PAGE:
What are the most important metrics in this Outcomes Report?
We chose to initially focus most heavily on graduation rate and job placement, because those are the most important metrics to our students, and because those are the two most objective data points.
If a student is looking at GA, their number one concern is, “will I be able to get a job?” If that's their goal, are they going to be able to meet that goal? That's the foundation of the ROI for students. There are obviously lots of data points that go into that, so there's certainly lots of other data in the report, but those are the metrics that were verified by KPMG
Why leave out salary in this version of the report? Does General Assembly plan to add salary in the future?
We absolutely plan to add salary. It's one of the things we most wanted to include. However, in this report we were looking in the past, reporting back to 2014 and 2015. While we had some salary data for students, the process by which it was collected and verified did not meet the rigorous standards that we were applying to the other metrics in the report, so we decided to hold off and draw much stronger conclusions about salary in the next phase. I certainly anticipate including salary in future reports.
One very fair question that students should ask about the salary data in other schools’ outcomes reports is, "What is the sample size?" For General Assembly, we’re not dealing with a population of 100-200 students. This effort illuminated where we can update our data collection processes so we will be able to report salary going forward.
What is your process when collecting data from students? Are you collecting offer letters or tax returns? Is it through a Google survey?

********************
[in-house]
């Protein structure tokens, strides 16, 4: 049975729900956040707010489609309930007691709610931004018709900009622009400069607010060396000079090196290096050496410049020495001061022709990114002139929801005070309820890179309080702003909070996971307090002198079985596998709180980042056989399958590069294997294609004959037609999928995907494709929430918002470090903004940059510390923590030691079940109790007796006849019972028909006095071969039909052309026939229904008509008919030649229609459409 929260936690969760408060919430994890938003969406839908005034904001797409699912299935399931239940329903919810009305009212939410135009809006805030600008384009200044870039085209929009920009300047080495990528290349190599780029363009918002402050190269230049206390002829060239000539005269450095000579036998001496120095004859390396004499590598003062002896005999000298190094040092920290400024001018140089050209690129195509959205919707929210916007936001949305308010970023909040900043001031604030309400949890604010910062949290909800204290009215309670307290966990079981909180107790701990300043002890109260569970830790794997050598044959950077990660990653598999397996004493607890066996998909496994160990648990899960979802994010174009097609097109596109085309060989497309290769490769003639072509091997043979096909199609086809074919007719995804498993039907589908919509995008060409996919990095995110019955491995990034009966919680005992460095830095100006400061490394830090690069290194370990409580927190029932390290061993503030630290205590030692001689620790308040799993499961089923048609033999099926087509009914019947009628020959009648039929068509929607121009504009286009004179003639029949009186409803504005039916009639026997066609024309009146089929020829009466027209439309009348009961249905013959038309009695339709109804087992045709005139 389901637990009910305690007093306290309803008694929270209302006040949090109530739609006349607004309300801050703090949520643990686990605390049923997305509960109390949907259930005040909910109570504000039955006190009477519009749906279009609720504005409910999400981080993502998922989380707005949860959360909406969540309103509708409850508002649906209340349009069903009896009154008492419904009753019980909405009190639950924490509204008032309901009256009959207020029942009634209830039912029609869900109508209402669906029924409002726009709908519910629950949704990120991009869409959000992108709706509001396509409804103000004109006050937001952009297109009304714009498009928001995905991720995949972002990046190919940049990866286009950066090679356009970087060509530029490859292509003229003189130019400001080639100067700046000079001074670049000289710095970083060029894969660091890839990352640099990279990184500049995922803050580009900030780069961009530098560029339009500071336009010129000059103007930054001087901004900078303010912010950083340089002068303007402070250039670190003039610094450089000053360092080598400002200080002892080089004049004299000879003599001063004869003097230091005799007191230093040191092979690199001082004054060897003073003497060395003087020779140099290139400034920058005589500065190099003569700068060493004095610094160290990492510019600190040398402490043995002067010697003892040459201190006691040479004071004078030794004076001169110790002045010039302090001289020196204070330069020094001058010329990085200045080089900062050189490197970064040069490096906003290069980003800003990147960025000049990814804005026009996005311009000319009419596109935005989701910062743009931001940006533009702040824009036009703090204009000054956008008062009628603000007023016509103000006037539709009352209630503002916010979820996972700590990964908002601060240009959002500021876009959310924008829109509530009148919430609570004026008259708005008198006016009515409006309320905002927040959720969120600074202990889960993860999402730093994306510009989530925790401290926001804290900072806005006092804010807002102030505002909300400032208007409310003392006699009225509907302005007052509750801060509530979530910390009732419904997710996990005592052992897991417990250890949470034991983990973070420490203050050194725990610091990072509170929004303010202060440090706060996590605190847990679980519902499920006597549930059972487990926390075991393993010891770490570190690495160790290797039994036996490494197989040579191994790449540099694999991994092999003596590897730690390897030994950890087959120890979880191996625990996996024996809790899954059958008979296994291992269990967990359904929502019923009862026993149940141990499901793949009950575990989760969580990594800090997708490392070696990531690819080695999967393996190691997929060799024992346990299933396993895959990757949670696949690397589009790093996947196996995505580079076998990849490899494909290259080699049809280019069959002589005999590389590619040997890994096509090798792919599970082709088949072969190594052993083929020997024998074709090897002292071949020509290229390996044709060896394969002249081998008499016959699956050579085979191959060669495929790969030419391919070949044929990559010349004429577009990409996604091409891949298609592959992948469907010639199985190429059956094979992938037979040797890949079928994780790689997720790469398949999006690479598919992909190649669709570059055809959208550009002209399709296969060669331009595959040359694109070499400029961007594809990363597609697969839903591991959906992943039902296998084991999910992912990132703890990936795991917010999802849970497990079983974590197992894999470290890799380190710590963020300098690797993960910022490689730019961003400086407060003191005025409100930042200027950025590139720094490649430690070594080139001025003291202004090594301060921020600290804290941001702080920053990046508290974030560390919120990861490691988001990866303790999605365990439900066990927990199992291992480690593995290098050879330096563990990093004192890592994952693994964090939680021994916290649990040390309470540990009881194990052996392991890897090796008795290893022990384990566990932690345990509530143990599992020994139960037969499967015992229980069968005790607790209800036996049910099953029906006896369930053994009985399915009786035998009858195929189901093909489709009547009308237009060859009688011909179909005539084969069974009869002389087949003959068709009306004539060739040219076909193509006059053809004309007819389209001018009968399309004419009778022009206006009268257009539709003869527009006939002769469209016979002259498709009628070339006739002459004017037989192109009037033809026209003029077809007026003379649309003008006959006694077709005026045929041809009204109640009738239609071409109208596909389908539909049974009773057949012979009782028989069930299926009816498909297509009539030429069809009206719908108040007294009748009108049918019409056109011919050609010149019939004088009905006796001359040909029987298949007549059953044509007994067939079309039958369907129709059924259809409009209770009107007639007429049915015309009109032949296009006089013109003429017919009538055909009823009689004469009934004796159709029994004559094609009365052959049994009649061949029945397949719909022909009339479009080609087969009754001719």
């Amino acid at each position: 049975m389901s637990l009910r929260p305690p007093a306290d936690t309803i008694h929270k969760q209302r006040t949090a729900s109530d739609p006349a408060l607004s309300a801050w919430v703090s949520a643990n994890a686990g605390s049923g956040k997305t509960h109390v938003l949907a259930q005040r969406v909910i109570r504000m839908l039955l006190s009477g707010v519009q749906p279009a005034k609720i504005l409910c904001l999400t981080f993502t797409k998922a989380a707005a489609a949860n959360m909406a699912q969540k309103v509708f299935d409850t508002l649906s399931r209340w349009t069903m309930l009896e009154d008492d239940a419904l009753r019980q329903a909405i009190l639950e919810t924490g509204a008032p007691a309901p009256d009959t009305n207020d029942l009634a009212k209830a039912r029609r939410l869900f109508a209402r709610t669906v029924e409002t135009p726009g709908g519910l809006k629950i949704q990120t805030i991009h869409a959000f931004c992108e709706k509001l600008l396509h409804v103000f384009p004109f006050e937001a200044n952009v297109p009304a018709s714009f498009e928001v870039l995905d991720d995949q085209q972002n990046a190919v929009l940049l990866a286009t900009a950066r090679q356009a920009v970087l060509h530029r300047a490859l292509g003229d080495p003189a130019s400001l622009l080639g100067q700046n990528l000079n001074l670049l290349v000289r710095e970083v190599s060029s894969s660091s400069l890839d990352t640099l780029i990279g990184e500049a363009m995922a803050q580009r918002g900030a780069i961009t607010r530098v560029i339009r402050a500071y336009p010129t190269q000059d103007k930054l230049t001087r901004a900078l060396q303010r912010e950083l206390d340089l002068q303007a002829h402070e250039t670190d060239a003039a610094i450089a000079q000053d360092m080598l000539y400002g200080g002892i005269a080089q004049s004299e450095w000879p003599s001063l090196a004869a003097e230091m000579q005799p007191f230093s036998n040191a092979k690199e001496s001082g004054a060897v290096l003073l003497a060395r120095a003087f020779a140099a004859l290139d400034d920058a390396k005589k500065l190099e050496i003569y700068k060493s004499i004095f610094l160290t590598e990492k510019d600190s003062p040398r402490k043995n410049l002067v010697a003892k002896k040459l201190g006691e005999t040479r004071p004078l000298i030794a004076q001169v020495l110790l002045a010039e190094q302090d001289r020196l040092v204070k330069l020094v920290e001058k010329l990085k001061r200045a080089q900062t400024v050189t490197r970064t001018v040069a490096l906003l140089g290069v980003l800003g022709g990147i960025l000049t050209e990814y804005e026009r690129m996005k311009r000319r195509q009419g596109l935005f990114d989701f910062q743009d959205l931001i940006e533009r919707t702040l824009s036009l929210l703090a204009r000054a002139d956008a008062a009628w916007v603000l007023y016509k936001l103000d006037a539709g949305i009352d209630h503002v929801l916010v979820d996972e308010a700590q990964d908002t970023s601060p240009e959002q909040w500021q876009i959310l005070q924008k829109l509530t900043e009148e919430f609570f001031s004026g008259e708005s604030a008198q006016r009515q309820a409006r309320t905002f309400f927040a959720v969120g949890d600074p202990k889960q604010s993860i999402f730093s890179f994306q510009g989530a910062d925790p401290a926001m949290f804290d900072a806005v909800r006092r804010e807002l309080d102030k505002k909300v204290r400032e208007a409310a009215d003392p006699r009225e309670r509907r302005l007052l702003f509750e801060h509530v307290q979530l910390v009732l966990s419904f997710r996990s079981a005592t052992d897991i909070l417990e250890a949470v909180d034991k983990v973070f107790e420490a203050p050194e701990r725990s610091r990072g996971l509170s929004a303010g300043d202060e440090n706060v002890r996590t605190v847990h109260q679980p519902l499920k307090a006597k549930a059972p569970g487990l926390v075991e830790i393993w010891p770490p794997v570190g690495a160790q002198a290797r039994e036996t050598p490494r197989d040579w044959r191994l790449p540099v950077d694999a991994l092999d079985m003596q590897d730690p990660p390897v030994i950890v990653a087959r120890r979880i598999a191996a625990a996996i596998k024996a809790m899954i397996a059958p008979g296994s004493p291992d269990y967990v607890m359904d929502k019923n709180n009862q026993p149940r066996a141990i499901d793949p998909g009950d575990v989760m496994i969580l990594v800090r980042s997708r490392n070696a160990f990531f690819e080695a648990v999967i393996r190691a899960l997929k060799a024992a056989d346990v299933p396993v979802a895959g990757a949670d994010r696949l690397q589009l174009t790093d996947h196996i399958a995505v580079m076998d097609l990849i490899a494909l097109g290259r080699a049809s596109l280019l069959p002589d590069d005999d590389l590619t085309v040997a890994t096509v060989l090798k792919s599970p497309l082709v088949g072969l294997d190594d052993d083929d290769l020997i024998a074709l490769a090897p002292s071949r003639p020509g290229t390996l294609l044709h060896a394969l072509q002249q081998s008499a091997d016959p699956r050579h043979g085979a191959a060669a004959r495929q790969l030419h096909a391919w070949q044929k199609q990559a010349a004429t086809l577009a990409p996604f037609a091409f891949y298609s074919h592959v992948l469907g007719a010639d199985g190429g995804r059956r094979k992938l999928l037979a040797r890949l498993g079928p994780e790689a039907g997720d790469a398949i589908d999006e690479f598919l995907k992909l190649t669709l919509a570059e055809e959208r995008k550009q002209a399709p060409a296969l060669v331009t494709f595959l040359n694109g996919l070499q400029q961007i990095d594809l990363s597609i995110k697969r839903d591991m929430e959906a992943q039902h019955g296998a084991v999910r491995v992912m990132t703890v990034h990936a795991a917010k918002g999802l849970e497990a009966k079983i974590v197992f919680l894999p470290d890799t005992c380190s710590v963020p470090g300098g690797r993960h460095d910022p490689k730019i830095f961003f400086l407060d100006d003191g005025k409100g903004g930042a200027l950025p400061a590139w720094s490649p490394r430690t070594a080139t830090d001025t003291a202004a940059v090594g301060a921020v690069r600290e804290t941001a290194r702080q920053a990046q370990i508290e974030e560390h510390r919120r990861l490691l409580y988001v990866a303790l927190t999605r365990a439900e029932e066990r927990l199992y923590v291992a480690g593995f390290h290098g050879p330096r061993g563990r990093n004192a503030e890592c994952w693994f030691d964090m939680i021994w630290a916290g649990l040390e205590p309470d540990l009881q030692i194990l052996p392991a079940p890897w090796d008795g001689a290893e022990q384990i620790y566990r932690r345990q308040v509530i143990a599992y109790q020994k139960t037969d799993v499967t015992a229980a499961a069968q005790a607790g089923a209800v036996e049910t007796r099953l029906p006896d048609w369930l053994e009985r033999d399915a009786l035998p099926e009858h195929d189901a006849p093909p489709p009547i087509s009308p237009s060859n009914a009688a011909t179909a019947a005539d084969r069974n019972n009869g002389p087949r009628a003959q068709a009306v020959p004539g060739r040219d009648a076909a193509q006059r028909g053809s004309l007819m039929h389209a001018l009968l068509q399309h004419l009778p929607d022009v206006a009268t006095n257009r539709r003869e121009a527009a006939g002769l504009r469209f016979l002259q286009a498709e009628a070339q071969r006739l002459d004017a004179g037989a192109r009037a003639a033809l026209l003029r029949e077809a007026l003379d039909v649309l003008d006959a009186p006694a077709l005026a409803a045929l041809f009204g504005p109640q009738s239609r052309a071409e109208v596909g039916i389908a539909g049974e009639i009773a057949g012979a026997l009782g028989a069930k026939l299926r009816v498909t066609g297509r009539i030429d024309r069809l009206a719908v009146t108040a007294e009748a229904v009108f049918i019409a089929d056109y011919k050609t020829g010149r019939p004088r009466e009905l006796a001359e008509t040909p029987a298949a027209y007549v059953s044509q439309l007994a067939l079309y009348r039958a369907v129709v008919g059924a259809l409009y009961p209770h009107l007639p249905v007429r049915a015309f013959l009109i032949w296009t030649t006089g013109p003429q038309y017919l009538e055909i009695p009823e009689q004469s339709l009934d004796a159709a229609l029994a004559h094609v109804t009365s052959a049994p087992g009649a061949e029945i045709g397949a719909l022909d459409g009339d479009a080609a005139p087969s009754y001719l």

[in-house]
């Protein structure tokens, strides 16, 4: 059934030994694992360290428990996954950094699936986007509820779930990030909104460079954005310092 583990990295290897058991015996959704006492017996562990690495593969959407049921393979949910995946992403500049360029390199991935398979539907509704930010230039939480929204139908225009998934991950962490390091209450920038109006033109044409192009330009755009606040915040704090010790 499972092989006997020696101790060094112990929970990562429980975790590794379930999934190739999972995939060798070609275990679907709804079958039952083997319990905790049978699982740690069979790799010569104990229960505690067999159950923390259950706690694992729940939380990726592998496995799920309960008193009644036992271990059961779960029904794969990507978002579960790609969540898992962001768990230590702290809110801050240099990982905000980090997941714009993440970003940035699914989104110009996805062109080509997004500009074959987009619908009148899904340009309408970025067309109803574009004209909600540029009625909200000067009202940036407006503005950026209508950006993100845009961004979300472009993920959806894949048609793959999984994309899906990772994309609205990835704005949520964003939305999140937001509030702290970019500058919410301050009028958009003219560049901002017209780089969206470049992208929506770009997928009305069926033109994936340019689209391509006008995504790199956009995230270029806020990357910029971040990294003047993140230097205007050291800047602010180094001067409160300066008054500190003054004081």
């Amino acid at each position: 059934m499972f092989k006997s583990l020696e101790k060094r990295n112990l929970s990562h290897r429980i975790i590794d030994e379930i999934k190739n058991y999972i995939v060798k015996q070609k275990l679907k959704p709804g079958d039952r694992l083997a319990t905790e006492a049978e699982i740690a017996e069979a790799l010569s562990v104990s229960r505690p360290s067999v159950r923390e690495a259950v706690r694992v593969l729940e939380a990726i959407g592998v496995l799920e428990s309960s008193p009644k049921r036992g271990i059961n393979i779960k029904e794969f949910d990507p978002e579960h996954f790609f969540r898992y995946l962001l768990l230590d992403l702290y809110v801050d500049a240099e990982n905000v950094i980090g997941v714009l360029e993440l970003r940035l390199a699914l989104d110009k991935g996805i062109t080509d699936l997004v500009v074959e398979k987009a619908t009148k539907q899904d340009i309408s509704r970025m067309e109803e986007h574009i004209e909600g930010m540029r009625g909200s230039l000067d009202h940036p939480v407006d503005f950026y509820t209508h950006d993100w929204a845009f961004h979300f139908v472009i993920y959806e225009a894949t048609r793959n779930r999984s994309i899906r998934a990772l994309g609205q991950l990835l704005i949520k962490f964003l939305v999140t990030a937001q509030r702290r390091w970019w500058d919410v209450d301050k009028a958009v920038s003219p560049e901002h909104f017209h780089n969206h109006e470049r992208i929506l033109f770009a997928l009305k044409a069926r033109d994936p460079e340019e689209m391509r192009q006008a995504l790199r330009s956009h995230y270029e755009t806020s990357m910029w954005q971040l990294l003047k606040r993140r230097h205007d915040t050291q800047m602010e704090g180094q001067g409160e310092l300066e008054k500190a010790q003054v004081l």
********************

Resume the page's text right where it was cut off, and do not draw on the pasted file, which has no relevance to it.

We collect data primarily via survey, so it is self-reported by our graduates. In the cases where we do not have survey data, we make a digital record of our communication (e.g., email, notes from a phone conversation) with graduates.
The accounting firm that helped us develop our framework gave us a lot of recommendations from their controls and governance perspective, to implement a stronger plan for collecting documentation. We've got a big long checklist for future plans, and documentation and salary is high on that list.
What does a “full-time job in the field of study” mean? Like if someone got a full-time job as a product manager after the WDI, would they count as having a job “in-field”?
The technical answer is that “in-field” means an occupation for which students are trained or a related, comparable, recognized occupation. This is one area where we could provide further clarification, but in your example, someone working as a product manager after WDI could be counted as a full-time employment in our metrics. The new role has to be one in which they are utilizing their new skills, and/or is a role they achieved as a result of being in the program. We have never limited this to specific titles since titles can vary so much.
What does “job placement” mean in the report? It looks like, if a student receives three job offers, they are still counted as “placed.”
I think that reasonable people can disagree on that, but we believe that this is about expectation matching between the student and the school. You do your part, we do our part. Students aren’t forced to take a job that they don't want to take – that's certainly not our goal. But while career services are always here to act as a resource, they can't dedicate endless resources, because we’re operating at scale. So we had to draw the line somewhere. However, the situation you described is an edge case (less than 1% of our outcomes). It hardly ever comes up.
Another piece of feedback we received, which we will act on, was to break down all of the different categories that we consider full-time employment in future reports.
The most important statistic in this report is arguably the 99% placement rate. Can you walk us through how you got to that placement rate?
Absolutely. We start with the total population of students who are enrolled (2,080 students). Of those, some students (147) withdraw or make it to the end of the course but don’t graduate (30), so we’re left with a pool of 1,903 graduates. Then, at the end of the program our graduates choose whether or not to participate in career services.
Of the 1,455 graduates who participated in career services, 1,440 got jobs within 180 days of graduating. That’s 99% of job-seeking graduates who got a job.
Why might someone not participate in career services?